Mastering homemade ravioli is one of the most rewarding kitchen experiences! These Roasted Beet & Goat Cheese Ravioli are the perfect recipe to start with. They have an intense fuchsia hue, AND taste absolutely incredible! This post was originally published on Oct. 3, 2013 and updated on Feb. 20, 2019.
Homemade ravioli – a labor of love
It’s not very often that I get a hankering to make homemade pasta dough. Don’t get me wrong, I could eat pasta every day of the week and twice on Sunday (I don’t, of course…but I could).
It is easily my favorite type of food, and nothing compares to pasta that is painstakingly made from scratch.
Not even the most expensive, high-quality, imported dried pasta comes remotely close. The texture and flavor of fresh homemade pasta is simply out of this world, but it’s such a commitment. Especially when we’re talking about homemade ravioli, which entails making the dough, rolling it out, making a filling, stuffing and cutting, then cooking, plus a sauce…oy!
It truly is a labor of love.
So the shortcut variety almost always wins out, but when I woke up one cloudy morning with a rare clear agenda I thought to myself, today is a perfect day to make homemade ravioli.
But not just any homemade ravioli: beet and goat cheese ravioli.
Why this recipe for Homemade Ravioli with Beet & Goat Cheese filling works:
The filling of these homemade ravioli is light, fluffy and tangy; a wonderful contrast to the dense, chewy pasta that envelops it.
And I’m crazy about the intense fuchsia hue! Who cuts into a ravioli and expects to see that?!
To keep it simple I made a quick sauce from a bit of starchy pasta water, fresh herbs and butter. Less is definitely more when it comes to these homemade Beet and Goat Cheese Ravioli. Some toasted pine nuts, parmesan cheese and a few baby beet greens finish the dish beautifully.
I marvel at the fact that a color so bright can be found in nature so the last thing I wanted to do was to disguise it with a heavy, opaque sauce.
Chef’s Tips for cooking homemade ravioli:
- When pinching your ravioli close, watch out for air bubbles. Make sure to press out as much air as you can.
- Make sure not to puncture or harm the thin layer of pasta when handling your homemade ravioli.
- Cook them gently. A rolling boil can be enough to damage some of your precious ravioli, so turn down that temperature once your water has come to a first boil.
- Don’t worry if some of your ravioli are stuck together right in the beginning. They will separate as they continue to cook.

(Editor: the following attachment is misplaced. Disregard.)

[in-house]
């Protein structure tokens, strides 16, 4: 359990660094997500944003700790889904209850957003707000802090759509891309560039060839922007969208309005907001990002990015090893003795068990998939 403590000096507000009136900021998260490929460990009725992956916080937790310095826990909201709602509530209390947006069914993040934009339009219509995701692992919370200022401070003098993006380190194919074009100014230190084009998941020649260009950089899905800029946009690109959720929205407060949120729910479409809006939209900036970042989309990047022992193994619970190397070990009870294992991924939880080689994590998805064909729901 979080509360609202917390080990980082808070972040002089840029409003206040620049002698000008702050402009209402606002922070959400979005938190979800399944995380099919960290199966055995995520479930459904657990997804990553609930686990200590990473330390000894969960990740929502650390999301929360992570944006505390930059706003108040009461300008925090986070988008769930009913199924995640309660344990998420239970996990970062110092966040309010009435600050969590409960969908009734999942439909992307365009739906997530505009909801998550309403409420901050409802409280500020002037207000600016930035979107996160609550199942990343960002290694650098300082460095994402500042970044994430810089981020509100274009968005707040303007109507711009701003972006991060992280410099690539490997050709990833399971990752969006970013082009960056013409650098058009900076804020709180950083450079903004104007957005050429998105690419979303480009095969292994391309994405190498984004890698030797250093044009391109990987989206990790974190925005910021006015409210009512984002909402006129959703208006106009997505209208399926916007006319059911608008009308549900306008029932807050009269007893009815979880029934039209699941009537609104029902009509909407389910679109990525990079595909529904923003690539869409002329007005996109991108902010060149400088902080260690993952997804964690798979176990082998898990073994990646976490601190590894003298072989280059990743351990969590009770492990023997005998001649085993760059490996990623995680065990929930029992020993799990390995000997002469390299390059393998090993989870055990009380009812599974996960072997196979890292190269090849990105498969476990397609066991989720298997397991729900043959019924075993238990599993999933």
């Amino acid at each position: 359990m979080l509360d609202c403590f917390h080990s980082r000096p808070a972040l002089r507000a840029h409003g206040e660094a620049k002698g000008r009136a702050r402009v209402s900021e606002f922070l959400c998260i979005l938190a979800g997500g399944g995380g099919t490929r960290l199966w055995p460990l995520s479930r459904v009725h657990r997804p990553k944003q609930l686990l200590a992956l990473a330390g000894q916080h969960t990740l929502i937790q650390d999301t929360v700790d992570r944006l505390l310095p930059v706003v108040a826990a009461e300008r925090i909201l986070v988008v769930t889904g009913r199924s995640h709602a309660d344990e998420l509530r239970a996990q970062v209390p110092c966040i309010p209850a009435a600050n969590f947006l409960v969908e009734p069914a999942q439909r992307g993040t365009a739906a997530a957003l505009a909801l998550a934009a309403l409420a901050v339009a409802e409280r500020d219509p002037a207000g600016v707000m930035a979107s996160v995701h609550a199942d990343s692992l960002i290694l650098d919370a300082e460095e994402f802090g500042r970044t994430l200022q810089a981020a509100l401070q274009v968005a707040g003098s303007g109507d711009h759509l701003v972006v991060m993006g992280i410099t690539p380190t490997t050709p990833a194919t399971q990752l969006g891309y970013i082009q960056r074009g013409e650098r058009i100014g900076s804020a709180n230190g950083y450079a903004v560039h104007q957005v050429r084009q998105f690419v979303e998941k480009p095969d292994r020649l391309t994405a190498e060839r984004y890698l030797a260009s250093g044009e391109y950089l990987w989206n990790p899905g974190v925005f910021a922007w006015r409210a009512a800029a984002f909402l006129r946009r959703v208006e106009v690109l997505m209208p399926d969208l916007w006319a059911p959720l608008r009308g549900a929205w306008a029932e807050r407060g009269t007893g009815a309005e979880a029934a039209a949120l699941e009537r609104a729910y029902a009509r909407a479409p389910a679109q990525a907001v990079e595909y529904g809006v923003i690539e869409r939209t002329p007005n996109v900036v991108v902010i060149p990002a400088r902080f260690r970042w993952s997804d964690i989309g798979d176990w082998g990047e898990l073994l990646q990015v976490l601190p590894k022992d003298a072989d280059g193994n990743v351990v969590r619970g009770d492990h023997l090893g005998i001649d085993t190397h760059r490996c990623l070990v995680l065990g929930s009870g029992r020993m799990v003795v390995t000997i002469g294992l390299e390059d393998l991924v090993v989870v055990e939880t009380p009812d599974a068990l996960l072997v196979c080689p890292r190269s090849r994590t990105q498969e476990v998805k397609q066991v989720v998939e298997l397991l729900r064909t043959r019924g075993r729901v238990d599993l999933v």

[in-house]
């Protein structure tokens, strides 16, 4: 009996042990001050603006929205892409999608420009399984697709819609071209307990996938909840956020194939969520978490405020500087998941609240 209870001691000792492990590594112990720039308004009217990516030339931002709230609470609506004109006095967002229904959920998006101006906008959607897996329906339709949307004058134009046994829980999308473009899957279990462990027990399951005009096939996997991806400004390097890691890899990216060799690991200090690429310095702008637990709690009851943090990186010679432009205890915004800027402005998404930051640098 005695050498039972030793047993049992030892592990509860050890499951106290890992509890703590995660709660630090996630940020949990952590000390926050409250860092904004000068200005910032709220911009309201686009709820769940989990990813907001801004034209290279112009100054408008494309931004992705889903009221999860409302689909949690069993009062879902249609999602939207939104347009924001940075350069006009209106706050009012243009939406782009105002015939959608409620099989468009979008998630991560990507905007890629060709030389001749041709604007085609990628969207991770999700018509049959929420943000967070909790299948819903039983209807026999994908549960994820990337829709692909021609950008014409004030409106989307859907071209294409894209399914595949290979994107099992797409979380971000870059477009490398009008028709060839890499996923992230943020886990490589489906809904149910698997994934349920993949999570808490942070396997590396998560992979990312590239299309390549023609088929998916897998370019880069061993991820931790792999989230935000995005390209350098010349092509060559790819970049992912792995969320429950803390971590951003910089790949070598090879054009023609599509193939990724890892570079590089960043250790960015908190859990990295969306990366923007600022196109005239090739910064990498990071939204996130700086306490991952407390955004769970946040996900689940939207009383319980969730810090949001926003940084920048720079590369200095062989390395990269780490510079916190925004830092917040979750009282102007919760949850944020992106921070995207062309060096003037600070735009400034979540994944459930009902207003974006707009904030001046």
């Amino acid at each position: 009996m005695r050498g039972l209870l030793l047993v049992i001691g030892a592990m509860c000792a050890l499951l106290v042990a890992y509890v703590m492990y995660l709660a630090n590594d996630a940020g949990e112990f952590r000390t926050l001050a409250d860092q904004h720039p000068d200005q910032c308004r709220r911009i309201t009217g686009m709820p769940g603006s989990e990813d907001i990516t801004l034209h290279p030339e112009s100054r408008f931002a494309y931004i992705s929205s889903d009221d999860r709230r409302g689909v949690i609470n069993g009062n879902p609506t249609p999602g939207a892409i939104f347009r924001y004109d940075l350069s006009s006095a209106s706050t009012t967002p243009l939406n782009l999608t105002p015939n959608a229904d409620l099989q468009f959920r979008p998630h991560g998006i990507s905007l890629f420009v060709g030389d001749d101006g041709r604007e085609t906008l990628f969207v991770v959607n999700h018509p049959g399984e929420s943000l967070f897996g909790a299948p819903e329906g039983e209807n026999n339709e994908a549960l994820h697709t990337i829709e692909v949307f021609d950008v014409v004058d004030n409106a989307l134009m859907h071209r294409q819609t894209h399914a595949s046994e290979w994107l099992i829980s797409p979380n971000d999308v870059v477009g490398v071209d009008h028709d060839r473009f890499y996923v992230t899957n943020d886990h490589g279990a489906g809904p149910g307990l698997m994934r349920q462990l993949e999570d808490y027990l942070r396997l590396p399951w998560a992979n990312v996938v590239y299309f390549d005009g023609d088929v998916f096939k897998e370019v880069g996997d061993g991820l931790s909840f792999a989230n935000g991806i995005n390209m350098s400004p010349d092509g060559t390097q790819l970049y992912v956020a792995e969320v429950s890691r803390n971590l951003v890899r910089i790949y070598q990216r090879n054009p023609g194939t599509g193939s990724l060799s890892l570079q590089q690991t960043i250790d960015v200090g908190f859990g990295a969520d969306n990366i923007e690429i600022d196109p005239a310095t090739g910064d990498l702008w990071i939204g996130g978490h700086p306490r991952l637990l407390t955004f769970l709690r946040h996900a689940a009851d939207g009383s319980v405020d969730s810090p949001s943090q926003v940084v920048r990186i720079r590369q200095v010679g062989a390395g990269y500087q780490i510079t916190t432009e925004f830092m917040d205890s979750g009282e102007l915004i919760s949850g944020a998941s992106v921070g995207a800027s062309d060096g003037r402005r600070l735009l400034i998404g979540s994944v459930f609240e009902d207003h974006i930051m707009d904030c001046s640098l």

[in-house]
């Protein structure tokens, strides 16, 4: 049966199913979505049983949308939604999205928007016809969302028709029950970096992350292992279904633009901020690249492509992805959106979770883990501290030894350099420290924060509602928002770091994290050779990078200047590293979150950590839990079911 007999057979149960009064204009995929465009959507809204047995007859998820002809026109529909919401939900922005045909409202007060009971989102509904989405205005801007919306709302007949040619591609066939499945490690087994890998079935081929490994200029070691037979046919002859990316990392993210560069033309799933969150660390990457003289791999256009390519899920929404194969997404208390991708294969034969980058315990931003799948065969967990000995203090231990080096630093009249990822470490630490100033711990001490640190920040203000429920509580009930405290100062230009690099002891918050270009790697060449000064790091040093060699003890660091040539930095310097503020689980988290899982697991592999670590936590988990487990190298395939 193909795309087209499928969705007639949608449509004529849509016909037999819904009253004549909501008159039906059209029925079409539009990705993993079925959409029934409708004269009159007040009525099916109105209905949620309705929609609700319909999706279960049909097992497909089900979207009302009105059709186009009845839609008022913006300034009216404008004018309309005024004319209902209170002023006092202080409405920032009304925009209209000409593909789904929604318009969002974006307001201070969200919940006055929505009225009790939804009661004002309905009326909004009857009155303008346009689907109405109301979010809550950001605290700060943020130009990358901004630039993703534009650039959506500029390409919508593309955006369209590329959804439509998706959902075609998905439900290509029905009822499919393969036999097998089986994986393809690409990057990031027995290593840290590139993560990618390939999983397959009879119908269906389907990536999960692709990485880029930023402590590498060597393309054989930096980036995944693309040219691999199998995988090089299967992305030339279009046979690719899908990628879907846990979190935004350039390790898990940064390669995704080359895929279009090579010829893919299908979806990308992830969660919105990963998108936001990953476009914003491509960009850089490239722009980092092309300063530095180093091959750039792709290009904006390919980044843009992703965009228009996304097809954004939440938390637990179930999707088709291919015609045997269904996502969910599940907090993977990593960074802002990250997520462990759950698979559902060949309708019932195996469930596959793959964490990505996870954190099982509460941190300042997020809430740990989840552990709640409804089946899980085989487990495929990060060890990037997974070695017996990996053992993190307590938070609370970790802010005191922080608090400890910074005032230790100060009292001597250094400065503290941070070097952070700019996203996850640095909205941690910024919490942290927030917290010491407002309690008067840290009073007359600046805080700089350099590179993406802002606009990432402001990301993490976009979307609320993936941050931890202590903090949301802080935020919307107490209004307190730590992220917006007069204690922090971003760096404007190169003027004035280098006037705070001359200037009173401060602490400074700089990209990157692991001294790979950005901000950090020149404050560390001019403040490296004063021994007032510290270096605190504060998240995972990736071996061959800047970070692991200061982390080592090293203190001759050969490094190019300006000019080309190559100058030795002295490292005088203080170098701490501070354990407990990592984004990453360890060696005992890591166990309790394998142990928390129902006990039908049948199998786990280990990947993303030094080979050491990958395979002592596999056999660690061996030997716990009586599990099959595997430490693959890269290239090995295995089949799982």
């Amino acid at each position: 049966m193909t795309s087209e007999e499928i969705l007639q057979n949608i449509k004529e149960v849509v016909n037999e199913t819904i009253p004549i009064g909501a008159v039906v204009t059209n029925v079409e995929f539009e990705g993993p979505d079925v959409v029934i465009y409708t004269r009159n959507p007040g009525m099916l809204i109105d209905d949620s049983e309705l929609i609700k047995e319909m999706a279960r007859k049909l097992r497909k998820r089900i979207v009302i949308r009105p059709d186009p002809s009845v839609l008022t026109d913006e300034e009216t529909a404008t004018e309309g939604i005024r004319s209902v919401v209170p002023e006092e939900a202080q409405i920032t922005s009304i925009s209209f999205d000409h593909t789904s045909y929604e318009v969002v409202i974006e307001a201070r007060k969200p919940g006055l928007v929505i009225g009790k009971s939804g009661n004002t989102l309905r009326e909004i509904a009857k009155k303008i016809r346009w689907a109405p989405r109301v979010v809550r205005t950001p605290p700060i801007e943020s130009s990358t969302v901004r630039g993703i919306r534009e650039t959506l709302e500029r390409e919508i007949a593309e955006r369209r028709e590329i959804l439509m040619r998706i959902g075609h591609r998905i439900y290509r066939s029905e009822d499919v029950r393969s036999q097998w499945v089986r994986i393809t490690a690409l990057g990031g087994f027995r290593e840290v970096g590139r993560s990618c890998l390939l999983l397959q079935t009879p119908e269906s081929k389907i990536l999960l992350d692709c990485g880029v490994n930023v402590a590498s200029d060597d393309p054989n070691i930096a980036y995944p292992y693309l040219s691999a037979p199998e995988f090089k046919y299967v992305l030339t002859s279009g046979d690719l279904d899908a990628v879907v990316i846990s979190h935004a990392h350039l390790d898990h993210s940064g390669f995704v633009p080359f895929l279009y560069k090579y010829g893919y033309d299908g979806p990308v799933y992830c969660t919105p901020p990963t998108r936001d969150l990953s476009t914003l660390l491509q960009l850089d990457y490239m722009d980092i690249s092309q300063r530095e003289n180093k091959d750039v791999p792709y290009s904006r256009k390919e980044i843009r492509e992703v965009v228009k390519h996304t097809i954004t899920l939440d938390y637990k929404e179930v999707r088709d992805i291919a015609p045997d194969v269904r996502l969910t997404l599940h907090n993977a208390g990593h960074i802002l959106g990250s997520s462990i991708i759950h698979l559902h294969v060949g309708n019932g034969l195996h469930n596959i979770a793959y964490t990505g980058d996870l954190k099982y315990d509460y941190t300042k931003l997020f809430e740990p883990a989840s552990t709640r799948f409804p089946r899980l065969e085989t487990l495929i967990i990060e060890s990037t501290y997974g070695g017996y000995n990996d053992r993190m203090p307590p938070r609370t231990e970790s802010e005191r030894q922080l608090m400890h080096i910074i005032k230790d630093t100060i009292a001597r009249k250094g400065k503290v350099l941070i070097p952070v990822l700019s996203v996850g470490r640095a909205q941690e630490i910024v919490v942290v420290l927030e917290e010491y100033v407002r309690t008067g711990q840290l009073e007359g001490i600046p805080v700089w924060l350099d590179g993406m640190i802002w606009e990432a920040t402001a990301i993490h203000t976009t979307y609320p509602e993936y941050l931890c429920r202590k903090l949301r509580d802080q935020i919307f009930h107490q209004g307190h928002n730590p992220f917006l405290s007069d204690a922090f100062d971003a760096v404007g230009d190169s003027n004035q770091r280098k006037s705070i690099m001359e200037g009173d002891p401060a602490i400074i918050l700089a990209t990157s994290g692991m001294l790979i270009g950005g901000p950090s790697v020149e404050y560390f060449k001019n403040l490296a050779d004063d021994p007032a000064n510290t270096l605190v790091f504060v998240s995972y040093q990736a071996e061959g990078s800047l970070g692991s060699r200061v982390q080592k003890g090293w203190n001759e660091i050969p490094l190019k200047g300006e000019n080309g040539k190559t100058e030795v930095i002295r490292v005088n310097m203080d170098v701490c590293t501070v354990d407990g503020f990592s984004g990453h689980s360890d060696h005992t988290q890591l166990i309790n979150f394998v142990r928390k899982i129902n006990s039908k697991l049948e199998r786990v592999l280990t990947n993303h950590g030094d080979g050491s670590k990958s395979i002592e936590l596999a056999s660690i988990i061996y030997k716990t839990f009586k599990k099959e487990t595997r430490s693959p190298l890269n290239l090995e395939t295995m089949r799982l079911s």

- The most gentle way to remove cooked ravioli from the water is with a hand-held strainer or slotted spoon. Avoid pouring the ravioli into a strainer, as this can cause them to rip or strain.
More Pasta Recipes:
Beet & Goat Cheese Ravioli
Mastering homemade ravioli is one of the most rewarding kitchen experiences! These Beet & Goat Cheese Ravioli are the perfect recipe to start with. They have an intense fuchsia hue, AND taste absolutely incredible!
- 1 large beet
- 1/4 cup goat cheese
- 2 tablespoons grated parmesan plus more for garnish
- 1 egg lightly beaten
- Salt & freshly ground pepper to taste
- 2 sheets fresh pasta dough store bought or homemade
- 3 tablespoons unsalted butter cut into cubes
- 2 tablespoons fresh chives chopped, plus more for garnish
- 1 tablespoon dill chopped, plus more for garnish
- 2 tablespoons toasted pinenuts
Cook beet in a steamer for about 15 minutes or until flesh is easily pierced with a fork. Transfer to a bowl filled with ice water to cool. When cool, remove skin and chop coarsely
Add beet, goat cheese, 2 tablespoons parmesan, garlic, egg and a pinch of salt and pepper to a food processor. Pulse until smooth. Transfer mixture to refrigerator to chill while rolling out the pasta dough.
Roll out two sections of dough into thin sheets using a pasta machine. Test the thickness of the sheets by placing your hand behind it (if you can make out the shadow of your hand behind the pasta it is ready to be filled).
Place rounded teaspoons of the chilled filling onto one pasta sheet about 3 inches apart. Cover with the second sheet of pasta, pressing lightly on the filling to remove any air bubbles.
Cut ravioli using a ravioli cutter and press around the edges to seal.
Add ravioli to salted boiling water and boil gently for 2-3 minutes until pasta is cooked. The ravioli will begin to float to the surface when the pasta is done cooking. Remove with a slotted spoon and transfer to serving plates.
Add 1/2 cup of the pasta cooking liquid to a small saucepan and bring to a simmer over medium heat. Add herbs and cook for about 2 minutes. Gradually add butter 1 cube at a time, allowing each cube to melt before adding the next.
Spoon butter sauce over ravioli and season with salt and pepper to taste. Top with grated parmesan, pine nuts and additional fresh herbs.